Technically, Roku TV is a "reference design platform and software stack" for manufacturers, and what's even more interesting is that Roku says it will be responsible for software updates in the future. That's potentially a big bonus for buyers, as major manufacturers tend to abandon their existing Smart TV software as soon as new models come out the next year.
The first Roku TVs are scheduled to be available from US and Canadian retailers this fall, and although not pricing hasn't been announced yet, Roku did say there will be entry-level price points. Both Hisense and TCL will be showing their Roku TVs at the show and we'll be going hands-on to get more details on each company's new sets.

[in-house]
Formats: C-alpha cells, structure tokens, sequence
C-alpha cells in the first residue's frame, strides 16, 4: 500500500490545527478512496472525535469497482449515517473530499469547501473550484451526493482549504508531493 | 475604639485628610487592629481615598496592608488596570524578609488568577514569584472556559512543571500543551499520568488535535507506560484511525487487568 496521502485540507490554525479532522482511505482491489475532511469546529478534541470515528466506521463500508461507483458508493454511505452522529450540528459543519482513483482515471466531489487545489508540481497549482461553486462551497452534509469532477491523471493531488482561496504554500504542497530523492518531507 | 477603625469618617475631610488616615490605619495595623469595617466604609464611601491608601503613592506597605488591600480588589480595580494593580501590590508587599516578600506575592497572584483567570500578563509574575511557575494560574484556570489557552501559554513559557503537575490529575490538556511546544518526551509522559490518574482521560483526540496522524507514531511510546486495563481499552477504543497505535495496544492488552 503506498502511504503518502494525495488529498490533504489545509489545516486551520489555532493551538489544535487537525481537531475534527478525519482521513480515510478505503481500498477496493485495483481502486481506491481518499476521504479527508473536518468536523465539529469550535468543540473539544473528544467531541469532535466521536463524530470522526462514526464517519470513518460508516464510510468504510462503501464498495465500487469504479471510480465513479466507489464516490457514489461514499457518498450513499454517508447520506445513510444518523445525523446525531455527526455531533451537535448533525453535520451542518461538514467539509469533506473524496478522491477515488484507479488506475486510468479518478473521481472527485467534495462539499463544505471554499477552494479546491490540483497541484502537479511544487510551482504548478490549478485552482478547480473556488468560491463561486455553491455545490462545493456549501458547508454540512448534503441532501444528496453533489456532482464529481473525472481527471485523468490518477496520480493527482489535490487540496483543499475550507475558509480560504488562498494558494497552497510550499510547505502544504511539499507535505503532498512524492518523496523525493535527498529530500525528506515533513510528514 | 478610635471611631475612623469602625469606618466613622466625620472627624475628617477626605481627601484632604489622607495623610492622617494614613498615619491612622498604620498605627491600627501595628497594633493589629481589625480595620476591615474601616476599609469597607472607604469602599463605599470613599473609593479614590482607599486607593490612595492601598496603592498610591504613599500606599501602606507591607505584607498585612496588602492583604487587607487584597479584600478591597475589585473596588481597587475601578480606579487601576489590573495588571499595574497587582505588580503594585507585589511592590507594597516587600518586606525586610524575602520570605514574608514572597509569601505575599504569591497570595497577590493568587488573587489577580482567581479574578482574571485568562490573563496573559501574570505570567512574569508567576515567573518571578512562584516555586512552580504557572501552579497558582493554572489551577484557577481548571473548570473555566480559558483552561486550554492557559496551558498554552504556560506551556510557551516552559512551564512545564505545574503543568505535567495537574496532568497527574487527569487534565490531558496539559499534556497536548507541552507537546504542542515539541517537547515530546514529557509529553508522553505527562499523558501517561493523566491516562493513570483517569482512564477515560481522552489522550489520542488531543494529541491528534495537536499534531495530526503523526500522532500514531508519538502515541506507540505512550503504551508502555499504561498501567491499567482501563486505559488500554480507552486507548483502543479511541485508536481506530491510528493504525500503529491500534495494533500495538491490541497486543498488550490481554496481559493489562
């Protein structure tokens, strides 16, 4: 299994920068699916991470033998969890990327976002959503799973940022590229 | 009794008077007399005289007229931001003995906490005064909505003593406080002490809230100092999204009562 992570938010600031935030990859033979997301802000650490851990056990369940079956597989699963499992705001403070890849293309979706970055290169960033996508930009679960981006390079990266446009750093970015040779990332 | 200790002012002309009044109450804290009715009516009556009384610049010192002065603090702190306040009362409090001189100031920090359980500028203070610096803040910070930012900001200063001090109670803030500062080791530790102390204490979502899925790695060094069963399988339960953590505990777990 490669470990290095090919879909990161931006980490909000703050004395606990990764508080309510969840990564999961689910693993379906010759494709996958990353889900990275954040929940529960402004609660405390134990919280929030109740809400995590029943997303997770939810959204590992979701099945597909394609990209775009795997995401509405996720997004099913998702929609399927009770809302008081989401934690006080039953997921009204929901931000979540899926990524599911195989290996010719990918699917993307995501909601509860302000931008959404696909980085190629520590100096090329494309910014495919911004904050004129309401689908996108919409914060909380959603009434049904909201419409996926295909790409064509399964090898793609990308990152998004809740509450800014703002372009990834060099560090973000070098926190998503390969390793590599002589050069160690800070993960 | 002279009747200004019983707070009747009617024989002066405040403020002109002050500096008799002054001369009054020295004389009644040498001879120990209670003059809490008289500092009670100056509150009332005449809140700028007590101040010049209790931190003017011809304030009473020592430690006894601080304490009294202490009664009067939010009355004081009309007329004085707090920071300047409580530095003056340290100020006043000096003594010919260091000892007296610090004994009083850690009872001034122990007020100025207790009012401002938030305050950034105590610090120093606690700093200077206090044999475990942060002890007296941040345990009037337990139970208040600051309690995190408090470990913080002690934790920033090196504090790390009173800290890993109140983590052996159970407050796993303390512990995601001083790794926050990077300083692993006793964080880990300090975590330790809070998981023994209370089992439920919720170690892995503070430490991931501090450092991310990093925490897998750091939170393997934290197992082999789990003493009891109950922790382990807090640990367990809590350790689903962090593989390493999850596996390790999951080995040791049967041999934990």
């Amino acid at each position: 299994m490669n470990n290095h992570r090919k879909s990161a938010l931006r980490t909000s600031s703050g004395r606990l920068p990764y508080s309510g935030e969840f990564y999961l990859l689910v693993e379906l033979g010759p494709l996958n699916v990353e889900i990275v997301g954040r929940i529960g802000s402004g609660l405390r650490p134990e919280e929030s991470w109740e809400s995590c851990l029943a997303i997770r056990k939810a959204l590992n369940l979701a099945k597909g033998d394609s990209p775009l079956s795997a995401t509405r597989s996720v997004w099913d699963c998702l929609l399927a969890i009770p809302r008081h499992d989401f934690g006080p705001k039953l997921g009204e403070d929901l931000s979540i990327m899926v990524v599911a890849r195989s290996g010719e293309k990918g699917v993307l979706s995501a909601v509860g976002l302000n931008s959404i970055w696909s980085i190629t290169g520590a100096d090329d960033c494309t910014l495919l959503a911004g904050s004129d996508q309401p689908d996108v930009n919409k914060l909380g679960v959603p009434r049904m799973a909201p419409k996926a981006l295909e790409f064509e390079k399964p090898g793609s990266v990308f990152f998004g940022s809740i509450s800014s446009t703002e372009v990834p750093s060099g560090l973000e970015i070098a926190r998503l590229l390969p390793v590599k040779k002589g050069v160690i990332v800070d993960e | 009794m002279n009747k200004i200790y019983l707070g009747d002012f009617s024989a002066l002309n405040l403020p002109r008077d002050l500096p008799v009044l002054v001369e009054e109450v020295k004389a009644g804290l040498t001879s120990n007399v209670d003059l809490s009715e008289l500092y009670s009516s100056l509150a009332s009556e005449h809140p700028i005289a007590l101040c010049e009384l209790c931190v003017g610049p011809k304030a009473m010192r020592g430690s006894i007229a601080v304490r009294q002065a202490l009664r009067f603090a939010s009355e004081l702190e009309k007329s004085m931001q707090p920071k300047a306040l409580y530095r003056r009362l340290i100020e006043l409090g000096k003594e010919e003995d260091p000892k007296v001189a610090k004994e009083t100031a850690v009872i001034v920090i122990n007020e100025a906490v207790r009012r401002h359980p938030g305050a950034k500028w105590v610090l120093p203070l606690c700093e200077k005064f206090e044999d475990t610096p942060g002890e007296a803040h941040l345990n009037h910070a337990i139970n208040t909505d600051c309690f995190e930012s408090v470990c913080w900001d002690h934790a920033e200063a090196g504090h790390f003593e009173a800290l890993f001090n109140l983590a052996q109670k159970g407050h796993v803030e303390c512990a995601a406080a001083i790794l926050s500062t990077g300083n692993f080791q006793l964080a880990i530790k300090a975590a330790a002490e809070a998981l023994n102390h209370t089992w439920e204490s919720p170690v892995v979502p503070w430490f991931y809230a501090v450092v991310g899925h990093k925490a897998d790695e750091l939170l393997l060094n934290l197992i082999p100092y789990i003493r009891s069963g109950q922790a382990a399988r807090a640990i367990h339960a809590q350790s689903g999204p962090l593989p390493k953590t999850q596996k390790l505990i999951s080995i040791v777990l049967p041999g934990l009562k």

A Roku TV is exactly what it sounds like: a standard HDTV that essentially has a Roku box built-in. The idea isn't all that different than the Smart TV features included by most TV manufacturers, except that it's Roku's excellent software, which means Roku TVs will have access to over 1,000 channels, cross-platform search for movies and TV shows, and a clean, simple user interface. Roku's best-in-class streaming software is one of the main reasons the company's boxes have earned CNET's Editors' Choice Award over tough competitors like the and .